The challenge now lies initially in changing perceptions of second-hand technology. From that of a second-hand item to materials that have simply reached the end of their original useful life for their current owners. But also the need to ensure that second life products go beyond simple refurbishment or repair to ensure they have a fully extended second use and minimize their overall environmental impact.
The solution already exists
There are now real alternatives to both ‘waste’ and ‘new’ that push the boundaries of traditional processes and challenge the discourse around used devices. Refurbishment is the process of giving a product a second life by putting it back into the manufacturing process to bring performance levels back to their original level. More recently, our circular refurbishment process was the first of its kind in the computer industry, receiving a British Standard ISO 8887-211 classification that marked a massive change in the perception of second-hand devices and a new era of opportunity. This disruptive process goes beyond repairs and provides a viable alternative to new, helping the tech industry create a circular economy where old products don’t become waste.
With the rise of the Chief Sustainability Officer taking on a larger role in the executive suite, processes such as refurbishment are now prioritized to help decarbonize business assets and help achieve net zero goals. It’s an exciting time for the industry as a whole, with Apple is committed to repair older products for free, to Samsung stating that they build sustainability into everything they produce; the technology industry is now at the forefront of being a leader in the circular economy.
Create an alternative to waste
The reality is that if we want to challenge the negative and latent connotations associated with the term ‘waste’, there has to be another way of looking at materials and products that have passed their original life cycle. As we reframe our view of garbage in an effort to close the production loop, we can begin to eliminate garbage from the dictionary altogether. Our Circular Computing experts have suggested a term to replace it with “next generation resources”.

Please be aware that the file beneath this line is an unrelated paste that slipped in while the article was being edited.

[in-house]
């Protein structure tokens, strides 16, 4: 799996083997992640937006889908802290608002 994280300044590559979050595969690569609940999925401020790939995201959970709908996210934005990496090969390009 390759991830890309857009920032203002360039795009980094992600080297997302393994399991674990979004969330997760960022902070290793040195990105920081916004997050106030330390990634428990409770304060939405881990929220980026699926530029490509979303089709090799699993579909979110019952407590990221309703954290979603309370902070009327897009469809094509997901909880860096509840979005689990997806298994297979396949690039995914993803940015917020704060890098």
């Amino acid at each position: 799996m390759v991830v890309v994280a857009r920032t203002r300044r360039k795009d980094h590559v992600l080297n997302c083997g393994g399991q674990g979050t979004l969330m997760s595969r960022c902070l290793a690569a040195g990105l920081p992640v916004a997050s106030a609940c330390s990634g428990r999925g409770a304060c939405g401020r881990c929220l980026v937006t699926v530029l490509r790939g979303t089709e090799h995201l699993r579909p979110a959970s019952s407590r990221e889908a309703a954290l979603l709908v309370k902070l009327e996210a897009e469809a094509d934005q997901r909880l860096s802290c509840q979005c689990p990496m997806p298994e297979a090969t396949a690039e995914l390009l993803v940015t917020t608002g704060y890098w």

If the natural resources are in their first life, then the next generation resources are those that have been given a second life, then a third, a fourth, and so on. When these materials have exceeded their use value, they can be recycled or disposed of appropriately and not discarded carelessly. In doing so, we are creating a viable circular economy where waste is just a fever dream and the earth’s precious natural resources are preserved for generations to come.
Removing the possibility of waste will not only be good for our planet, but also for business growth and innovation, with the opportunity for business leaders to now play an active and less passive role in driving this charge. instead of waiting for government goals to dictate their path to sustainability. .
Steve Haskew, Head of Sustainability and Social Leadership, Circular Computing
In his role as Head of Sustainability and Social Leadership, Steve Haskew leads the definition, development and implementation of the CSR strategy for circular computing. His vision is a key driver of the company’s growth and ultimately aims to reduce the carbon footprint.
While spearheading Circular Computing’s sustainability strategy, Haskew was the driving force behind Circular Computing’s first industry milestone, which saw the company receive the renowned BSI Kitemark certification. It also helps the company achieve other sustainability goals, including funding the planting of one million trees by March 2023 and achieving a net zero carbon footprint by 2030.
An industry veteran of over 40 years, Steve’s career to date has spanned many roles and responsibilities including pioneering and defining the role of ITAD (IT Asset Disposition), Reverse Logistics and principles of reuse in the 1980s and 1990s.
As a keynote speaker on decarbonization and circular economy strategy, Steve has directly helped reshape the way enterprise computing is produced and consumed, changing behaviors to create meaningful sustainability impacts that can be measured and reported.